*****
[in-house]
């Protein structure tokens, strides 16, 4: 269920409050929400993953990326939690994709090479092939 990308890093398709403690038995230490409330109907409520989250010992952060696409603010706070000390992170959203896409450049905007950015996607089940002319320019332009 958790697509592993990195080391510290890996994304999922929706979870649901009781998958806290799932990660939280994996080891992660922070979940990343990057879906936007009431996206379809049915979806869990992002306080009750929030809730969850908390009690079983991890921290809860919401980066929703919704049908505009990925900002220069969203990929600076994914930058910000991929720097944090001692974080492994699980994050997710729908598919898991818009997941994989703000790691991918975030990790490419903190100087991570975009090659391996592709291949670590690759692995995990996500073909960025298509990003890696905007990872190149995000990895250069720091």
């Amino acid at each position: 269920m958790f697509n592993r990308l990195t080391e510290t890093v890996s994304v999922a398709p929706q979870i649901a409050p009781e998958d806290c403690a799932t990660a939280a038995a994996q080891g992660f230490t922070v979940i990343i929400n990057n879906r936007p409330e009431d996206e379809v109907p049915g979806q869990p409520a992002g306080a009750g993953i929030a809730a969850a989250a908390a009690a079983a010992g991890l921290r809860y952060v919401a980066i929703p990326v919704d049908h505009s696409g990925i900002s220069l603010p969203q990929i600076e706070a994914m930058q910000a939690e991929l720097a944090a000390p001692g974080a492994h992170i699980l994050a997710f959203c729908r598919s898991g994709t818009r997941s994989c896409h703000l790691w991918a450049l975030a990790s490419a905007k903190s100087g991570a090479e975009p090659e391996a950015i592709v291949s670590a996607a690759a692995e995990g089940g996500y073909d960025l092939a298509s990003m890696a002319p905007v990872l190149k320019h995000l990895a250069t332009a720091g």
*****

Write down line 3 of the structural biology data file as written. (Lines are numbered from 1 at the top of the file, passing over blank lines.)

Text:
């Amino acid at each position: 269920m958790f697509n592993r990308l990195t080391e510290t890093v890996s994304v999922a398709p929706q979870i649901a409050p009781e998958d806290c403690a799932t990660a939280a038995a994996q080891g992660f230490t922070v979940i990343i929400n990057n879906r936007p409330e009431d996206e379809v109907p049915g979806q869990p409520a992002g306080a009750g993953i929030a809730a969850a989250a908390a009690a079983a010992g991890l921290r809860y952060v919401a980066i929703p990326v919704d049908h505009s696409g990925i900002s220069l603010p969203q990929i600076e706070a994914m930058q910000a939690e991929l720097a944090a000390p001692g974080a492994h992170i699980l994050a997710f959203c729908r598919s898991g994709t818009r997941s994989c896409h703000l790691w991918a450049l975030a990790s490419a905007k903190s100087g991570a090479e975009p090659e391996a950015i592709v291949s670590a996607a690759a692995e995990g089940g996500y073909d960025l092939a298509s990003m890696a002319p905007v990872l190149k320019h995000l990895a250069t332009a720091g």